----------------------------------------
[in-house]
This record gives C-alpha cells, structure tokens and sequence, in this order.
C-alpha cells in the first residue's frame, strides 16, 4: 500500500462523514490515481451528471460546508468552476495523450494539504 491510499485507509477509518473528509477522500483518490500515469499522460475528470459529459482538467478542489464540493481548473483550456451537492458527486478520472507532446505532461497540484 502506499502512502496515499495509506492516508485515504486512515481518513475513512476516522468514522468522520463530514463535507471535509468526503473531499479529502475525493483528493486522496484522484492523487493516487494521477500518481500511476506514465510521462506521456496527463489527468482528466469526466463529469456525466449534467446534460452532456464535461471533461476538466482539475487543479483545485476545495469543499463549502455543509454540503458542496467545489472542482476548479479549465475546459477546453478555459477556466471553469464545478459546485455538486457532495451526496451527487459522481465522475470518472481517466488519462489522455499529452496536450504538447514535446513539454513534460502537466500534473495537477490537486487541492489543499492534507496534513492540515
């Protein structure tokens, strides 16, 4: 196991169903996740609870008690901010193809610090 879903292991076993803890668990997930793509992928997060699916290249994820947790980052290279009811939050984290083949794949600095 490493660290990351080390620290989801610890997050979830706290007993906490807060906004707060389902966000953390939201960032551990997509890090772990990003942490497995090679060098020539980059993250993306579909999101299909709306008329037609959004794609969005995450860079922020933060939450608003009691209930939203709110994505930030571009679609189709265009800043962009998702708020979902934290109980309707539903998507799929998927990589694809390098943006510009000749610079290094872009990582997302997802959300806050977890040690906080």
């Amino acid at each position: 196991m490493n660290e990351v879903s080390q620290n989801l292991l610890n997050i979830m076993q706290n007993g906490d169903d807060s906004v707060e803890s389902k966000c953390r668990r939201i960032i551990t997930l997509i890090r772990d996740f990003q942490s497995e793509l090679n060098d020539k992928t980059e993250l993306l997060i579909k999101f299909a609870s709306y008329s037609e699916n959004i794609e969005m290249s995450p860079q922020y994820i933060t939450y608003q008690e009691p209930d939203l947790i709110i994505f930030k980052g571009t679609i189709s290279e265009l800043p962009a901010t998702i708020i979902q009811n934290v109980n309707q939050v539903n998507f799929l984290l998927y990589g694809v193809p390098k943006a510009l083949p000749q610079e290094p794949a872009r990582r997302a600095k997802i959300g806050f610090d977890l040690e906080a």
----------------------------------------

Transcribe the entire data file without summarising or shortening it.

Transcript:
[in-house]
This record gives C-alpha cells, structure tokens and sequence, in this order.
C-alpha cells in the first residue's frame, strides 16, 4: 500500500462523514490515481451528471460546508468552476495523450494539504 491510499485507509477509518473528509477522500483518490500515469499522460475528470459529459482538467478542489464540493481548473483550456451537492458527486478520472507532446505532461497540484 502506499502512502496515499495509506492516508485515504486512515481518513475513512476516522468514522468522520463530514463535507471535509468526503473531499479529502475525493483528493486522496484522484492523487493516487494521477500518481500511476506514465510521462506521456496527463489527468482528466469526466463529469456525466449534467446534460452532456464535461471533461476538466482539475487543479483545485476545495469543499463549502455543509454540503458542496467545489472542482476548479479549465475546459477546453478555459477556466471553469464545478459546485455538486457532495451526496451527487459522481465522475470518472481517466488519462489522455499529452496536450504538447514535446513539454513534460502537466500534473495537477490537486487541492489543499492534507496534513492540515
């Protein structure tokens, strides 16, 4: 196991169903996740609870008690901010193809610090 879903292991076993803890668990997930793509992928997060699916290249994820947790980052290279009811939050984290083949794949600095 490493660290990351080390620290989801610890997050979830706290007993906490807060906004707060389902966000953390939201960032551990997509890090772990990003942490497995090679060098020539980059993250993306579909999101299909709306008329037609959004794609969005995450860079922020933060939450608003009691209930939203709110994505930030571009679609189709265009800043962009998702708020979902934290109980309707539903998507799929998927990589694809390098943006510009000749610079290094872009990582997302997802959300806050977890040690906080």
């Amino acid at each position: 196991m490493n660290e990351v879903s080390q620290n989801l292991l610890n997050i979830m076993q706290n007993g906490d169903d807060s906004v707060e803890s389902k966000c953390r668990r939201i960032i551990t997930l997509i890090r772990d996740f990003q942490s497995e793509l090679n060098d020539k992928t980059e993250l993306l997060i579909k999101f299909a609870s709306y008329s037609e699916n959004i794609e969005m290249s995450p860079q922020y994820i933060t939450y608003q008690e009691p209930d939203l947790i709110i994505f930030k980052g571009t679609i189709s290279e265009l800043p962009a901010t998702i708020i979902q009811n934290v109980n309707q939050v539903n998507f799929l984290l998927y990589g694809v193809p390098k943006a510009l083949p000749q610079e290094p794949a872009r990582r997302a600095k997802i959300g806050f610090d977890l040690e906080a």